Twenty-First Century Fox (NASDAQ:FOXA) won the rights to the NFL's Thursday Night Football for the next five years, but it had to pay up for it. The deal is valued at $3.3 billion, according to The Wall Street Journal, which comes to about $60 million per game. That's a big jump from the $40 million CBS and NBC spent per game last year.
Fox isn't the only one willing to pay more for NFL rights. Amazon (NASDAQ:AMZN), Alphabet's (NASDAQ:GOOG) (NASDAQ:GOOGL) YouTube, Verizon, and Twitter (NYSE:TWTR) are all bidding on the digital streaming rights for Thursday Night Football. Twitter paid $10 million for those rights in 2016, and Amazon paid $50 million for them in 2017. Those companies have offered "hundreds of millions of dollars" for multiyear streaming rights, according to Bloomberg, and the winning bidder will probably spend more than Amazon did last year.
Bids for the NFL's content are climbing despite the fact that the league saw its TV ratings fall roughly 10% last year. Amazon said its streaming broadcasts reached an average of 310,000 viewers, which didn't exactly make it the most popular asset on its streaming video service. So, why is the price still increasing for the NFL?
"You either have the most watched content on television, or you don't"
In an interview at Code Media, Fox Networks CEO Peter Rice told the audience Fox didn't overpay for rights because the NFL is still extremely popular. "You either have the most watched content on television, or you don't have it," he told Julia Boorstein.
Indeed, Fox has struggled to win viewers in prime time, especially Thursday nights, where it falls behind other scripted series from ABC, NBC, and CBS. Thursday Night Football (TNF), despite its relative decline, still manages to top the ratings in its time slot regardless of whatever else might be on. TNF averaged 14 million viewers per game in 2017 and it was the No. 2 show on television after Sunday Night Football.
"In terms of what's valuable in the TV ecosystem for advertisers, having this type of unduplicated live reach is why the dollars have not come out of TV yet," analyst Michael Nathanson said at the conference. In fact, the top 50 broadcasts last year included no scripted content at all.
So, if Fox wants to compete (or just survive), especially as it becomes a smaller company in the future, it needs big live broadcast rights like the NFL. It's willing to pay a premium for that even as the NFL ratings decline.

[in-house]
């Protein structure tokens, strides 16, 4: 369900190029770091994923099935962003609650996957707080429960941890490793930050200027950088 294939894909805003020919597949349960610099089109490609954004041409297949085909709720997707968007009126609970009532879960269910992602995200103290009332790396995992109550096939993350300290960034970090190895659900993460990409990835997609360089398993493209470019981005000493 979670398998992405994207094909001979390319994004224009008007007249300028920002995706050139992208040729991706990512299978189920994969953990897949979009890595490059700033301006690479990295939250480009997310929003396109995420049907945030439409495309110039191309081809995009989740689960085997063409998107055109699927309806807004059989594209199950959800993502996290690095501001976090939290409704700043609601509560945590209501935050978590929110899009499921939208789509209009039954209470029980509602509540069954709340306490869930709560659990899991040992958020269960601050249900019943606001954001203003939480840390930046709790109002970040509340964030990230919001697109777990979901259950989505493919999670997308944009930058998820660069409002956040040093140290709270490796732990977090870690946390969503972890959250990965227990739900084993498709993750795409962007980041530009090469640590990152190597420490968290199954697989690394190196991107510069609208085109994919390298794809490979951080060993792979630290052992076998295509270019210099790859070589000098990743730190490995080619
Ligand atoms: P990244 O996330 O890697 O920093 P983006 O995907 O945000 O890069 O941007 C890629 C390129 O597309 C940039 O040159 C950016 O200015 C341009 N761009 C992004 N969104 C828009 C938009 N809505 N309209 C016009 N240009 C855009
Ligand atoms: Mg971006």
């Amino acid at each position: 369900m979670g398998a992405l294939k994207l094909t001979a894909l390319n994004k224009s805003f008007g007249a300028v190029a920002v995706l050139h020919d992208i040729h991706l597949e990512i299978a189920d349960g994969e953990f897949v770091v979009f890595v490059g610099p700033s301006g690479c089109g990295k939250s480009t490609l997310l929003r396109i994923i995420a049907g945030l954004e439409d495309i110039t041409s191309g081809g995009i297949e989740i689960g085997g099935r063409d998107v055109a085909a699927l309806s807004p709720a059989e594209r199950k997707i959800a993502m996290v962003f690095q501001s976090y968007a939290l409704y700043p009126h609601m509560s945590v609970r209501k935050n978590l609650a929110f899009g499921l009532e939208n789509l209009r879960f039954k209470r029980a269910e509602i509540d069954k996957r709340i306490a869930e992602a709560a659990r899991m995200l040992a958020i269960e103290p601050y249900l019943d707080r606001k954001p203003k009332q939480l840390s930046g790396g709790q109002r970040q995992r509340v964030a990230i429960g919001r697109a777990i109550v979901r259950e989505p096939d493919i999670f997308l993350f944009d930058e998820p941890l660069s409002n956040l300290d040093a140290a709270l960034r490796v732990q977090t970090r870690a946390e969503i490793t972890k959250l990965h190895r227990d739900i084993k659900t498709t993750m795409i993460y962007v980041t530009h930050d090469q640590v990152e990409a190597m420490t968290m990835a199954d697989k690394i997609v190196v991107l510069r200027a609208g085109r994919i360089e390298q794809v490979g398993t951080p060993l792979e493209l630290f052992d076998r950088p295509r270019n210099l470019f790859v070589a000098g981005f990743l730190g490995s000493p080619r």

The digital players see an opportunity to seize ad dollars
The NFL isn't the only one experiencing a ratings drop. Television viewing is declining across the board as digital streaming has started to replace traditional TV time.
But unlike television, most digital streamers aren't watching the same exact thing, and they're certainly not watching it at the same exact time. As such, there's no large, aggregated audience in digital, which may make the format less appealing for big-brand advertisements.
Much of Google and Amazon's ad revenue comes from direct-response advertising, where the ad is designed to make the viewer take action. Twitter still generates most of its revenue from brand advertising, and video ads in particular, but it's a significantly different medium than television.
Television advertising spending in the U.S. totaled about $70 billion last year and that number is still growing. That's a big opportunity for digital streamers to establish stronger relationships with large-scale television advertisers, who they don't really compete well for today. NFL streaming rights represent a small step toward seizing a chunk of those ad dollars.
If companies want to win over advertisers, they need to have the most popular content. And despite its declining ratings, the NFL is still the best way to gather an audience. That's why demand and the price for NFL rights are only going up.
John Mackey, CEO of Whole Foods Market, an Amazon subsidiary, is a member of The Motley Fool's board of directors. Suzanne Frey, an executive at Alphabet, is a member of The Motley Fool's board of directors. Adam Levy owns shares of Alphabet (C shares), Amazon, and Verizon Communications. The Motley Fool owns shares of and recommends Alphabet (A and C shares), Amazon, Twitter, and Verizon Communications. The Motley Fool has a disclosure policy.